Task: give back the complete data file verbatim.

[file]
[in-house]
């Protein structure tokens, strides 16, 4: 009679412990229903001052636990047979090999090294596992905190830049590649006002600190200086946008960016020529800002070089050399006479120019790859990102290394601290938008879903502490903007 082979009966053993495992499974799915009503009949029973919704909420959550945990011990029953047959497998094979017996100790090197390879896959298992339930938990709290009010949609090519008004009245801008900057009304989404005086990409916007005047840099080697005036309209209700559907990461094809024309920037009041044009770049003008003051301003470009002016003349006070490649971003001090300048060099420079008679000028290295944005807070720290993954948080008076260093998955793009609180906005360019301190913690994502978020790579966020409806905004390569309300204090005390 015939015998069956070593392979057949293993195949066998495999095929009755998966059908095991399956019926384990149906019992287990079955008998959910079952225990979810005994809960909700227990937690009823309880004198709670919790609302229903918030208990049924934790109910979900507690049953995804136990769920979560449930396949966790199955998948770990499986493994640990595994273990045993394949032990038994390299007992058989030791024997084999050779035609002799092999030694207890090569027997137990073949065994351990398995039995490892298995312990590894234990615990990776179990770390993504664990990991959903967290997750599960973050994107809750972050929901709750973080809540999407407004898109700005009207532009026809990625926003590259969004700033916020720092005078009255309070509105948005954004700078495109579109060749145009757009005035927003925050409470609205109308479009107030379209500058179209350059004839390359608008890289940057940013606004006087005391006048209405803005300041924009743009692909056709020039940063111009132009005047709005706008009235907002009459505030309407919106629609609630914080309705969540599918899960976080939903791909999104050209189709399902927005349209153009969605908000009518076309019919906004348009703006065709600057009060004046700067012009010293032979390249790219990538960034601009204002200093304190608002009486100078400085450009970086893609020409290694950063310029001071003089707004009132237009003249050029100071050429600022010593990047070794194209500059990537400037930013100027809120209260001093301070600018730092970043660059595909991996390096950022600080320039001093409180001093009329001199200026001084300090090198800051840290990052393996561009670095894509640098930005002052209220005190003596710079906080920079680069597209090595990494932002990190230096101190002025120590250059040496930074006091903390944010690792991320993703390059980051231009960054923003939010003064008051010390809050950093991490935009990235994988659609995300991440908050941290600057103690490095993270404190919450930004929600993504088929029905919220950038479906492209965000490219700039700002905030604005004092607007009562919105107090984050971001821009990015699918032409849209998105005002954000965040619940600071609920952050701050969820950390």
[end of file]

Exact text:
[in-house]
């Protein structure tokens, strides 16, 4: 009679412990229903001052636990047979090999090294596992905190830049590649006002600190200086946008960016020529800002070089050399006479120019790859990102290394601290938008879903502490903007 082979009966053993495992499974799915009503009949029973919704909420959550945990011990029953047959497998094979017996100790090197390879896959298992339930938990709290009010949609090519008004009245801008900057009304989404005086990409916007005047840099080697005036309209209700559907990461094809024309920037009041044009770049003008003051301003470009002016003349006070490649971003001090300048060099420079008679000028290295944005807070720290993954948080008076260093998955793009609180906005360019301190913690994502978020790579966020409806905004390569309300204090005390 015939015998069956070593392979057949293993195949066998495999095929009755998966059908095991399956019926384990149906019992287990079955008998959910079952225990979810005994809960909700227990937690009823309880004198709670919790609302229903918030208990049924934790109910979900507690049953995804136990769920979560449930396949966790199955998948770990499986493994640990595994273990045993394949032990038994390299007992058989030791024997084999050779035609002799092999030694207890090569027997137990073949065994351990398995039995490892298995312990590894234990615990990776179990770390993504664990990991959903967290997750599960973050994107809750972050929901709750973080809540999407407004898109700005009207532009026809990625926003590259969004700033916020720092005078009255309070509105948005954004700078495109579109060749145009757009005035927003925050409470609205109308479009107030379209500058179209350059004839390359608008890289940057940013606004006087005391006048209405803005300041924009743009692909056709020039940063111009132009005047709005706008009235907002009459505030309407919106629609609630914080309705969540599918899960976080939903791909999104050209189709399902927005349209153009969605908000009518076309019919906004348009703006065709600057009060004046700067012009010293032979390249790219990538960034601009204002200093304190608002009486100078400085450009970086893609020409290694950063310029001071003089707004009132237009003249050029100071050429600022010593990047070794194209500059990537400037930013100027809120209260001093301070600018730092970043660059595909991996390096950022600080320039001093409180001093009329001199200026001084300090090198800051840290990052393996561009670095894509640098930005002052209220005190003596710079906080920079680069597209090595990494932002990190230096101190002025120590250059040496930074006091903390944010690792991320993703390059980051231009960054923003939010003064008051010390809050950093991490935009990235994988659609995300991440908050941290600057103690490095993270404190919450930004929600993504088929029905919220950038479906492209965000490219700039700002905030604005004092607007009562919105107090984050971001821009990015699918032409849209998105005002954000965040619940600071609920952050701050969820950390």